Create the domain model

The domain of our first extension is straightforward. The essential concept of our domain is the “product”. All important properties of a product and its behavior are defined in the model T3docs\StoreInventory\Domain\Model\Product which is stored in a file with the name Product.php. The name of the file corresponds to the name of the model. The file itself is stored in the folder EXT:store_inventory/Classes/Domain/Model/. The model must be written together with the table tx_storeinventory_domain_model_product in the file ext_tables.sql.

Tip

The class names must reflect the folder structure to ensure that class loading is working. For example the class T3docs\MyExtension\FirstFolder\SecondFolder\File should be in the folder my_extension/Classes/FirstFolder/SecondFolder/File.php. Pay attention to the corresponding upper casing of the folder names. The member variables and their setter and getter methods must correspond to the field names of the database table.

Let’s take a deeper look at the model \T3docs\StoreInventory\Domain\Model\Product.

The model Product in our extension denotes the aggregate root and represents an entity (as opposed to a ValueObject) and should extend \TYPO3\CMS\Extbase\DomainObject\AbstractEntity.

File: Classes/Domain/Model/Product.php
<?php

namespace T3docs\StoreInventory\Domain\Model;

use TYPO3\CMS\Extbase\DomainObject\AbstractEntity;

class Product extends AbstractEntity
{
    protected $name = '';

    protected $description = '';

    protected $quantity = 0;

    public function __construct(string $name = '', string $description = '', int $quantity = 0): void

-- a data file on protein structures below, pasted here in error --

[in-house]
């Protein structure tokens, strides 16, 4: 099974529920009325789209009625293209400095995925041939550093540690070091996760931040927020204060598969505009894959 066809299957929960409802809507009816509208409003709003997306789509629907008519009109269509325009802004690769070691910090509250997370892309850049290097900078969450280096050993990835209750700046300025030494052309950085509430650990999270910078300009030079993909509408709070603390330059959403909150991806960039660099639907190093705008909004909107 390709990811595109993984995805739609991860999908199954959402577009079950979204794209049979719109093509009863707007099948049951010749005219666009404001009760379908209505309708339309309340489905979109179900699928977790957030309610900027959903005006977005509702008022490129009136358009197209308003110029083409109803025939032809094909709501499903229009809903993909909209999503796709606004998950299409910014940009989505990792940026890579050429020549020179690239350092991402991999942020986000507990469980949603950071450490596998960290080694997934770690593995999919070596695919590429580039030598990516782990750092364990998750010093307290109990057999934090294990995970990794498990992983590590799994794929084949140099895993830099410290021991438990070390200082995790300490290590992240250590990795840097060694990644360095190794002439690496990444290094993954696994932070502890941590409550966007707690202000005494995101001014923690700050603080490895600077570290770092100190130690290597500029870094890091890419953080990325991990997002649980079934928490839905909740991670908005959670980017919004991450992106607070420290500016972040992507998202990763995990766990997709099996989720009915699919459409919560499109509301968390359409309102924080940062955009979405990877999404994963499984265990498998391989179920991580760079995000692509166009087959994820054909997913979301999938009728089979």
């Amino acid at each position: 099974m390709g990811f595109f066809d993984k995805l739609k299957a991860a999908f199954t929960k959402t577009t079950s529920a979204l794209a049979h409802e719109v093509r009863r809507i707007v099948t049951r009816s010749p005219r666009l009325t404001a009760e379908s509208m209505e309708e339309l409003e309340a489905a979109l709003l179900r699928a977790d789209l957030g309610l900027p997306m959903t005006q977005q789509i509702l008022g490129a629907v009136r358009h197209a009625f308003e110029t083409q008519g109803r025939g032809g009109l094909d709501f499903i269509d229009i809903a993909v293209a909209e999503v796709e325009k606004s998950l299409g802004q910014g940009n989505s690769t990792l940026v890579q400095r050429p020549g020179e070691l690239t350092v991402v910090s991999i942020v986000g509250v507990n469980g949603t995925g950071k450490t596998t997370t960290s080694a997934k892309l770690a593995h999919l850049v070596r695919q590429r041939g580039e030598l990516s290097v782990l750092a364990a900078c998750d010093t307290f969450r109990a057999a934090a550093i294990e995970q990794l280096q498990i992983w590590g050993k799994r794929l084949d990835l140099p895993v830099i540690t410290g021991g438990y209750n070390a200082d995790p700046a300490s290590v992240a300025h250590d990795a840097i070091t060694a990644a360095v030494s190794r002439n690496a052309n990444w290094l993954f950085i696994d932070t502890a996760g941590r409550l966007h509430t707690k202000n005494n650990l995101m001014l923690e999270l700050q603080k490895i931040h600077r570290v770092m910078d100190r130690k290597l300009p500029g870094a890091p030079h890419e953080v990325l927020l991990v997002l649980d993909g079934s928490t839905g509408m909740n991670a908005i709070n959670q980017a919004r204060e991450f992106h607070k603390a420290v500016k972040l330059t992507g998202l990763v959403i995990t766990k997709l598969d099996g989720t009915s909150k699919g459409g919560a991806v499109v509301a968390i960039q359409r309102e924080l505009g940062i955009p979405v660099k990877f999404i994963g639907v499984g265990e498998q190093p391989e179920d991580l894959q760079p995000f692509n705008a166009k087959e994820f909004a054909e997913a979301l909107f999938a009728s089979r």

{
        $this->setName($name);
        $this->setDescription($description);
        $this->setQuantity($quantity);
    }

    public function setName(string $name): void
    {
        $this->name = $name;
    }

    public function getName(): string
    {
        return $this->name;
    }

    public function setDescription(string $description): void
    {
        $this->description = $description;
    }

    public function getDescription(): string
    {
        return $this->description;
    }

    public function setQuantity(int $quantity): void
    {
        $this->quantity = $quantity;
    }

    public function getQuantity(): int
    {
        return $this->quantity;
    }
}

The product properties are designed as properties $name, $description and $quantity and protected (encapsulated) against direct access from outside by using the keyword protected. The property values can be set and/or read-only by the corresponding getters and setters.

Tip

At first glance, the methods may appear to be cumbersome for accessing the class variables. However, they have several advantages: The internals of processing can be added or changed at a later time, without needing to make changes to the calling object. Additionally, fine-grained access control is possible as, for example, the reading can be permitted, without simultaneously allowing writing access. Most modern IDEs can create getters and setters automatically.

The method __construct() serves to guarantee a well-defined state at the beginning of the life cycle of the object. The properties of the product are set with their respective default values.